ASPO-5 Live

Wednesday, July 19, 2006

ASPO-5 Day 2: Dennis Meadows Says We’ve Already Overshot

Thirty-five years after he co-wrote the landmark study, Limits to Growth, Dennis Meadows told ASPO-5 that almost all of his original predictions of ecological collapse are coming true. “We have already overshot,” Meadows said. “Collapse is not inevitable but it will very tough to avoid.”

Meadows said peak oil is one of a number of limits that mankind is confronting. “Were facing a lot of peaks and oil is just one of them," he said. “We are also drawing down our fertile soils, groundwater, and forest stocks.” Governments, he said, will be overwhelmed trying to deal with them.

The signs of collapse surround us, Meadows said. These include deteriorating natural resources, rising levels of pollution, more frequent and devastating natural disasters, growing political instability, higher debt loads, and greater demand for resources to secure energy sources. Steady decline has already shown up in the statistics from over 50 countries, Meadows said, a key summary indicator being declining per capita GNP.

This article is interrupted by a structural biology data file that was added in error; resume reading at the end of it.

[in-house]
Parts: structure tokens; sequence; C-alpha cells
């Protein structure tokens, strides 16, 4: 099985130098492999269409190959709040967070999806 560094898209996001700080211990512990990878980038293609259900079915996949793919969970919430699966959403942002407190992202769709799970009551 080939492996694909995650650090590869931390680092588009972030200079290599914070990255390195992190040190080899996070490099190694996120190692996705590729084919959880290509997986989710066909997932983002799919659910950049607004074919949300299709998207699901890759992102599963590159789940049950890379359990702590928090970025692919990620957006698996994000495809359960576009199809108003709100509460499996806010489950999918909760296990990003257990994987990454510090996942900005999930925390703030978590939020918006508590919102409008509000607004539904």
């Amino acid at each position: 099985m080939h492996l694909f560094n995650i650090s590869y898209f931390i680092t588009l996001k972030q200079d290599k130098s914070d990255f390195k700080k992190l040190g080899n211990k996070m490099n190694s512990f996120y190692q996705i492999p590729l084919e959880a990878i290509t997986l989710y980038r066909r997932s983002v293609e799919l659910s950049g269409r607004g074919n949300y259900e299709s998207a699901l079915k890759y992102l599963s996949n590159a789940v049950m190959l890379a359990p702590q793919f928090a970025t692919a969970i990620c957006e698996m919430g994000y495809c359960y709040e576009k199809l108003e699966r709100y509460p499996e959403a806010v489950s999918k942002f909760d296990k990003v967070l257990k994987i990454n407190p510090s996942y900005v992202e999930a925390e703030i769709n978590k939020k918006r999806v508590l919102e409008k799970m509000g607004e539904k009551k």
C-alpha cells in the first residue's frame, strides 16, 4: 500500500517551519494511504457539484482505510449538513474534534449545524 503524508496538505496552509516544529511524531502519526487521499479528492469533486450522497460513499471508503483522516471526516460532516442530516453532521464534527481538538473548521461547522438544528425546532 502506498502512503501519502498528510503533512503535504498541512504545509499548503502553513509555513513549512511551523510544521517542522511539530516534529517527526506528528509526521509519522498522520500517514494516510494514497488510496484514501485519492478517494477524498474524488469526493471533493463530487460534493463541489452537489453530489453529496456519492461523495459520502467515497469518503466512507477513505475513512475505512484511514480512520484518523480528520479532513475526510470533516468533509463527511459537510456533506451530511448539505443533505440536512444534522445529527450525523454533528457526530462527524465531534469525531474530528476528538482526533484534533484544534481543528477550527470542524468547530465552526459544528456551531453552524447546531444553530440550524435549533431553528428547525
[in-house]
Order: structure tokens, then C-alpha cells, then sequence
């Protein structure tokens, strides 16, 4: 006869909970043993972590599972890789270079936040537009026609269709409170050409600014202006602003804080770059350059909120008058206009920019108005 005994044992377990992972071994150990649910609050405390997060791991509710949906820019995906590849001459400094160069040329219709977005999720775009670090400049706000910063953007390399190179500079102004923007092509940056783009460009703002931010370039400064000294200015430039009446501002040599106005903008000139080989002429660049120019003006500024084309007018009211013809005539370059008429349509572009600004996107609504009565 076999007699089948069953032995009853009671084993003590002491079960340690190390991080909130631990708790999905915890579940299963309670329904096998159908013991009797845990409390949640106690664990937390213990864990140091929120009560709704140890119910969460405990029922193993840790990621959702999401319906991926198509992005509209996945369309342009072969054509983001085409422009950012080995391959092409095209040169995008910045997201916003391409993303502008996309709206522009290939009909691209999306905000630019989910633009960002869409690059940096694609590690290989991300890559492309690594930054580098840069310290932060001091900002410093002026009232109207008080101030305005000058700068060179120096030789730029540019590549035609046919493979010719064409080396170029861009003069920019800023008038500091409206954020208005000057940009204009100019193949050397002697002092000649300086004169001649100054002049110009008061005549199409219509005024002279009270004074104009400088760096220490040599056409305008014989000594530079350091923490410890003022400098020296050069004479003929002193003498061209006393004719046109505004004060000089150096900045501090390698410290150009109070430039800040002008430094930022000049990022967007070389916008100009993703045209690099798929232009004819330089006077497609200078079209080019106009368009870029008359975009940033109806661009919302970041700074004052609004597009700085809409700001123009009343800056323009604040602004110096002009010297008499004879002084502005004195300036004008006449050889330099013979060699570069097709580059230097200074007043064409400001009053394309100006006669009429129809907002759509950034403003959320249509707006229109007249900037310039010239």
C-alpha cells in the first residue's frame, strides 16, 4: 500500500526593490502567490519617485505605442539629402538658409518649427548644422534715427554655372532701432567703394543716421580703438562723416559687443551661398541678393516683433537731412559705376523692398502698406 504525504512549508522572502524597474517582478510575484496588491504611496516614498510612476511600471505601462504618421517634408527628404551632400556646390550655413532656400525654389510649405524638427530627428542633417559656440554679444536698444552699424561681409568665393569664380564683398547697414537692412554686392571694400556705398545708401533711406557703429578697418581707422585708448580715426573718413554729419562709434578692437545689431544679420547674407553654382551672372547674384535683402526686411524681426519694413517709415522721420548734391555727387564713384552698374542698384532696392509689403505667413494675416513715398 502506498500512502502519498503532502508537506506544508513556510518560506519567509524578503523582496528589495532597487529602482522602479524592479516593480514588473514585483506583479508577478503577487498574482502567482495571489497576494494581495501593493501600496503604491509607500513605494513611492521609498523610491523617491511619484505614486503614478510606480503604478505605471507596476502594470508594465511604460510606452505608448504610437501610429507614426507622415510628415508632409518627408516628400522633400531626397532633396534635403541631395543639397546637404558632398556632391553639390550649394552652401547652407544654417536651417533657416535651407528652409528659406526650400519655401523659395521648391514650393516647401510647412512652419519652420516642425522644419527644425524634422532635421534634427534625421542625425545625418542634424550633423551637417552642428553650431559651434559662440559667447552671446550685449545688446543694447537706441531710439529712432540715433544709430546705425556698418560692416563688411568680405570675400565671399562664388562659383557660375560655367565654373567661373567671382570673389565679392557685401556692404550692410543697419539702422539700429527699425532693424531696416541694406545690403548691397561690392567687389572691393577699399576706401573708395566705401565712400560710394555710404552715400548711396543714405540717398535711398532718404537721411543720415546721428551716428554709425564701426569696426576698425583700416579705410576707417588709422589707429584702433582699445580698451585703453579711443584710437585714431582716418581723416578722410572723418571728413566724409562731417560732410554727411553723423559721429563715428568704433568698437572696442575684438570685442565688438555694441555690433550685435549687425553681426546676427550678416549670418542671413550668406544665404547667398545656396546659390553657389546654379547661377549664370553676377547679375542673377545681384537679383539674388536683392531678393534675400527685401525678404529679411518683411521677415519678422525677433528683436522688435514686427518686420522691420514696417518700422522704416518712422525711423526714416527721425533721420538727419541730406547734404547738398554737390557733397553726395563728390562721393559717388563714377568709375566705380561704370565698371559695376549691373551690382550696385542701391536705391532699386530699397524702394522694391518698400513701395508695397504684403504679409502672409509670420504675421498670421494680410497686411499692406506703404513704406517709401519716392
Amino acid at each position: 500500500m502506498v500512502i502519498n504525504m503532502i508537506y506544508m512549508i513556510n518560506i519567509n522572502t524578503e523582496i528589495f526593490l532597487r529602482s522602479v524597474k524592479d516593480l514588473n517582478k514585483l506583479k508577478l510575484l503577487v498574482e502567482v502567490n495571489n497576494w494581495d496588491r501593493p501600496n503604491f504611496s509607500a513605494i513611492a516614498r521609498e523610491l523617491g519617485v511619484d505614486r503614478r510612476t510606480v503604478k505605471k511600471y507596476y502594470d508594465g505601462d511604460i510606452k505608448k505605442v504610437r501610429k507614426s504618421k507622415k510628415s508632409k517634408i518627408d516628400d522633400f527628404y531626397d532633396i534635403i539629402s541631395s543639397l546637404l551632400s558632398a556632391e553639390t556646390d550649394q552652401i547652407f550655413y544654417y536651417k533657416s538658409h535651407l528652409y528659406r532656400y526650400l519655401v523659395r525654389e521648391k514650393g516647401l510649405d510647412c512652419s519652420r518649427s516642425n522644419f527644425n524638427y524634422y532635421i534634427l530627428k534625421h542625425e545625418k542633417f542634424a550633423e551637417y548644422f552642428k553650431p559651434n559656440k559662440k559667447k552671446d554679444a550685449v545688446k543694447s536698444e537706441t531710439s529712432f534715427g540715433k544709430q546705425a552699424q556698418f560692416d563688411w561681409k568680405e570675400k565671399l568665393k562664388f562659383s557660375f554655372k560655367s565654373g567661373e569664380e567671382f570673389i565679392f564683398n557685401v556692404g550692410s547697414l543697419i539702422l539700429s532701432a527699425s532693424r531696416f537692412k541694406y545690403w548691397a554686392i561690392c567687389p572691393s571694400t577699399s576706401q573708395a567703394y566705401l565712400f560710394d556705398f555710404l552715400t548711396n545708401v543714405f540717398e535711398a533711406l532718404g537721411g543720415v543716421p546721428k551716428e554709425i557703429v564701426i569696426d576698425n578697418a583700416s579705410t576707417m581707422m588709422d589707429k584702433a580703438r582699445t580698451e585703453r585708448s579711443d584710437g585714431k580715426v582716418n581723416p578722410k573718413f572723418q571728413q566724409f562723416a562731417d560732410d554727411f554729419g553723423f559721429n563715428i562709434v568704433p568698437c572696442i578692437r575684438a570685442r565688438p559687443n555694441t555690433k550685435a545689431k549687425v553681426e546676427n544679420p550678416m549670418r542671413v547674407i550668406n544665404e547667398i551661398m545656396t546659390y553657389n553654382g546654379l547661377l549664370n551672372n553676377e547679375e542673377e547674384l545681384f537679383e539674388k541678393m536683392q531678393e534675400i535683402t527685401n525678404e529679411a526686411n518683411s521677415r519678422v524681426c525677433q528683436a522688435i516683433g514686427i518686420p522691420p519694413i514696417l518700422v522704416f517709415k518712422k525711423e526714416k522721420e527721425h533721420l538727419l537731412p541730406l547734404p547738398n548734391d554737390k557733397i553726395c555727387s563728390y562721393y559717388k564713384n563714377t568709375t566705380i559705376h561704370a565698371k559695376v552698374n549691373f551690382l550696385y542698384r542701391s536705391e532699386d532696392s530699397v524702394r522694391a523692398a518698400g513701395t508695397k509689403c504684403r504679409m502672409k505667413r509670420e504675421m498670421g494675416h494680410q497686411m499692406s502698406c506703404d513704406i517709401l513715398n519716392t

Meadows said the critics of peak oil – and to physical limits in general – are slowly coming round, if reluctantly, following a predictable path from denial to qualified acceptance. “Critics start off by saying ‘don’t worry, there are no limits.' Critics of peak oil intuitively don’t believe that oil is finite."

But now people are starting to get worried, he said. Yet political systems are inherently incapable of responding to peak oil. “Current politics and markets are not working under these circumstances,” Meadows said. “Peak oil is a hard problem,” he said. “You have to go through a period where things will get worse before than can get better.” Politics, with its short-term election cycles, just isn’t equipped to deal with problems that demand short-term privation.

“That’s why collapse occurs. We are fundamentally unable to do the things we must do to avoid collapse. Sustainable development is possible but not likely and probably too late.”

Meadows is pessimistic about society's ability to survive the steady depletion of finite oil stocks. “There is no possibility that alternative energy sources will rise fast enough to offset the decline in oil,” he said. Meanwhile world population continues to skyrocket. “Global society will most likely adjust to limits by overshoot and collapse, not by growth,” he said.